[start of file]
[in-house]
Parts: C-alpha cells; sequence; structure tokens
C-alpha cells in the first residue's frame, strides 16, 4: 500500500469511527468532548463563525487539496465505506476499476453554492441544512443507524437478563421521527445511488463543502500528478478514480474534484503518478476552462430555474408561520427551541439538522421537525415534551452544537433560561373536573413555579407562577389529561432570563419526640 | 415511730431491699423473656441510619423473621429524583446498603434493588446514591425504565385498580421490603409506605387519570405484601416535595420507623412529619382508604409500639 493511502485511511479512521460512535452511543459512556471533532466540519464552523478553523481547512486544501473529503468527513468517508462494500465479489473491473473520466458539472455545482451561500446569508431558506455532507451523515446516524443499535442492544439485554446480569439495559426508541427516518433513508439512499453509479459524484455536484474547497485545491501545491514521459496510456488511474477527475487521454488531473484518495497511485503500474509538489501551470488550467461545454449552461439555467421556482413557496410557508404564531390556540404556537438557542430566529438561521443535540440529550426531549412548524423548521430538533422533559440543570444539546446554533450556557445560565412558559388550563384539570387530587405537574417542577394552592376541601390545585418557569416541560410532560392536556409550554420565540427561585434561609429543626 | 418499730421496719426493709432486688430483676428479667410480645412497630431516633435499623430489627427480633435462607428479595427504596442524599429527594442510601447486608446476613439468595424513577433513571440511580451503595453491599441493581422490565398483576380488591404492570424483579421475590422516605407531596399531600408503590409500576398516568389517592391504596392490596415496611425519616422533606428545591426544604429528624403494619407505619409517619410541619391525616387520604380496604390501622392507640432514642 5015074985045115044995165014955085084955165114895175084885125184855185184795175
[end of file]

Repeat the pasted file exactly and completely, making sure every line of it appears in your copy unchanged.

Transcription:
[in-house]
Parts: C-alpha cells; sequence; structure tokens
C-alpha cells in the first residue's frame, strides 16, 4: 500500500469511527468532548463563525487539496465505506476499476453554492441544512443507524437478563421521527445511488463543502500528478478514480474534484503518478476552462430555474408561520427551541439538522421537525415534551452544537433560561373536573413555579407562577389529561432570563419526640 | 415511730431491699423473656441510619423473621429524583446498603434493588446514591425504565385498580421490603409506605387519570405484601416535595420507623412529619382508604409500639 493511502485511511479512521460512535452511543459512556471533532466540519464552523478553523481547512486544501473529503468527513468517508462494500465479489473491473473520466458539472455545482451561500446569508431558506455532507451523515446516524443499535442492544439485554446480569439495559426508541427516518433513508439512499453509479459524484455536484474547497485545491501545491514521459496510456488511474477527475487521454488531473484518495497511485503500474509538489501551470488550467461545454449552461439555467421556482413557496410557508404564531390556540404556537438557542430566529438561521443535540440529550426531549412548524423548521430538533422533559440543570444539546446554533450556557445560565412558559388550563384539570387530587405537574417542577394552592376541601390545585418557569416541560410532560392536556409550554420565540427561585434561609429543626 | 418499730421496719426493709432486688430483676428479667410480645412497630431516633435499623430489627427480633435462607428479595427504596442524599429527594442510601447486608446476613439468595424513577433513571440511580451503595453491599441493581422490565398483576380488591404492570424483579421475590422516605407531596399531600408503590409500576398516568389517592391504596392490596415496611425519616422533606428545591426544604429528624403494619407505619409517619410541619391525616387520604380496604390501622392507640432514642 5015074985045115044995165014955085084955165114895175084885125184855185184795175